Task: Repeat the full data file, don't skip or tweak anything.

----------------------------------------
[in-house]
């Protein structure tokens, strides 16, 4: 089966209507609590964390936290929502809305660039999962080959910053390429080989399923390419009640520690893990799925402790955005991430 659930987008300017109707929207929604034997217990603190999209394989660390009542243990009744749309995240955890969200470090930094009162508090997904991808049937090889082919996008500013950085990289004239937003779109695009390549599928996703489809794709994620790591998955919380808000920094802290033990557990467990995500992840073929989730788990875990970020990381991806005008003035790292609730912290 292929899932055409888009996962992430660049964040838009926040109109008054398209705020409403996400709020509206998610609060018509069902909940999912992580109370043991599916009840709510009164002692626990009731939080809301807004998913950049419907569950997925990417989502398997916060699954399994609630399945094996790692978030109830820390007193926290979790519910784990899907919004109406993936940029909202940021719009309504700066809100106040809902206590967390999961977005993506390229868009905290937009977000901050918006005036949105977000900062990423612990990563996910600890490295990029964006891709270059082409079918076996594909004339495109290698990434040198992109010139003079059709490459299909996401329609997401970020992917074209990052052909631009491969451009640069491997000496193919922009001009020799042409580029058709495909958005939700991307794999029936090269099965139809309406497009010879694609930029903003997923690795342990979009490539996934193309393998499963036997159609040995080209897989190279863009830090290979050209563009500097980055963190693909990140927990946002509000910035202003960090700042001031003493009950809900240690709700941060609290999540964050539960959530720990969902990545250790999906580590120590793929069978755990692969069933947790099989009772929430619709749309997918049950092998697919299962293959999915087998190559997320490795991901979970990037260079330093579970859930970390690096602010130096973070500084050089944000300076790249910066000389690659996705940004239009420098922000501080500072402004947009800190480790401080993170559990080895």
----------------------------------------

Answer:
[in-house]
């Protein structure tokens, strides 16, 4: 089966209507609590964390936290929502809305660039999962080959910053390429080989399923390419009640520690893990799925402790955005991430 659930987008300017109707929207929604034997217990603190999209394989660390009542243990009744749309995240955890969200470090930094009162508090997904991808049937090889082919996008500013950085990289004239937003779109695009390549599928996703489809794709994620790591998955919380808000920094802290033990557990467990995500992840073929989730788990875990970020990381991806005008003035790292609730912290 292929899932055409888009996962992430660049964040838009926040109109008054398209705020409403996400709020509206998610609060018509069902909940999912992580109370043991599916009840709510009164002692626990009731939080809301807004998913950049419907569950997925990417989502398997916060699954399994609630399945094996790692978030109830820390007193926290979790519910784990899907919004109406993936940029909202940021719009309504700066809100106040809902206590967390999961977005993506390229868009905290937009977000901050918006005036949105977000900062990423612990990563996910600890490295990029964006891709270059082409079918076996594909004339495109290698990434040198992109010139003079059709490459299909996401329609997401970020992917074209990052052909631009491969451009640069491997000496193919922009001009020799042409580029058709495909958005939700991307794999029936090269099965139809309406497009010879694609930029903003997923690795342990979009490539996934193309393998499963036997159609040995080209897989190279863009830090290979050209563009500097980055963190693909990140927990946002509000910035202003960090700042001031003493009950809900240690709700941060609290999540964050539960959530720990969902990545250790999906580590120590793929069978755990692969069933947790099989009772929430619709749309997918049950092998697919299962293959999915087998190559997320490795991901979970990037260079330093579970859930970390690096602010130096973070500084050089944000300076790249910066000389690659996705940004239009420098922000501080500072402004947009800190480790401080993170559990080895």